Samovars of black tea had been served, followed by caviar, vodka and Crimean champagne when, in the early hours of 23 August 1939, Hitler's photographer Heinrich Hoffmann was ushered into the "smoke-laden" room alongside his Soviet counterpart replete with "prehistoric camera and an antediluvian tripod", to capture the moment: beneath a large framed photograph of Lenin, Molotov, Ribbentrop and a beaming Stalin appended their signatures to the treaty that would change the lives of millions of Europeans.
Seventy-five years on, historian Roger Moorhouse makes an elegant plea for retrieving the Pact from its "place too often in the footnotes", to disentangle the myths from facts and recast erroneous readings.
The world of treaties and secret protocols between these unlikely "comrades" is grimly compelling. The Pact baffled Communists and National Socialists alike,troubled Roosevelt, and alarmed the "imperialists on that miserable island" and the French. The propaganda machines in both "spheres of influence" struggled to keep up, Ribbentrop feted in Moscow beneath banners of swastikas hastily gathered from film studios churning out anti-Nazi films, an anti-Bolshevik German entry at the Venice Film Festival swapped for a Pushkin adaptation. For the Polish population, it was hellish, caught between the double scythes of murderous -isms.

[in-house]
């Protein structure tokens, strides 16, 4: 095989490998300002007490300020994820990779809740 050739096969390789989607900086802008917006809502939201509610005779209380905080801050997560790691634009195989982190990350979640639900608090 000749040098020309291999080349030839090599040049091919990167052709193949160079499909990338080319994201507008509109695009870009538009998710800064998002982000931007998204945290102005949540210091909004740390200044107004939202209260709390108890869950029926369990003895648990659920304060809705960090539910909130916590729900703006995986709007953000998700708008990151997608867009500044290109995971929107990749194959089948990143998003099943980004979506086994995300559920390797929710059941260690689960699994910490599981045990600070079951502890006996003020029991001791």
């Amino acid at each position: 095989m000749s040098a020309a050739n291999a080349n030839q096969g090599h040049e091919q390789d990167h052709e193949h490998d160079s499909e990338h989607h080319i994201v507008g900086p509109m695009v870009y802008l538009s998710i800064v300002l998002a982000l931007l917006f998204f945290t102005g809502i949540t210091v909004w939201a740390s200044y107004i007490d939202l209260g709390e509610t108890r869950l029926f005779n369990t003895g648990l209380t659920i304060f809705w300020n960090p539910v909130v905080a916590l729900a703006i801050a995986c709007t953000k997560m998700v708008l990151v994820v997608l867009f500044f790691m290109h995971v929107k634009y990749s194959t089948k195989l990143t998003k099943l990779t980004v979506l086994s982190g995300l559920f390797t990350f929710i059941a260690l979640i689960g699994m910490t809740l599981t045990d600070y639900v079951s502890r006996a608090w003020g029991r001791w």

An anti-aggression pact detailing economic and trade agreements, the secret protocol in its wake was more transparent about how Europe might be carved up. Beneath the real trading, was the bigger picture objective regardless of "the Easterners'" diplomatic hopes: the Russians obliterated or enslaved, Hitler surmised, European Jews could be deported to Russia, rather than Madagascar. This before the Final Solution was conceived and the horrors practised in Poland perfected; a stepping-stone to Red power in the Baltic and beyond, the Soviet line.
The brutality was identical ("Close your hearts to pity!"), the details heart-breaking: Red Army soldiers collecting corpses of children from deportation wagons; the choices one son made given 15 minutes to pack – in Kazakhstan his mother finds "his French dictionary, a recipe book and some Christmas decorations".
It is those mutual atrocities that triggered resistance in some of the German military who, in the last year of the war, opposed further carnage, as did some civilians, through disobedience.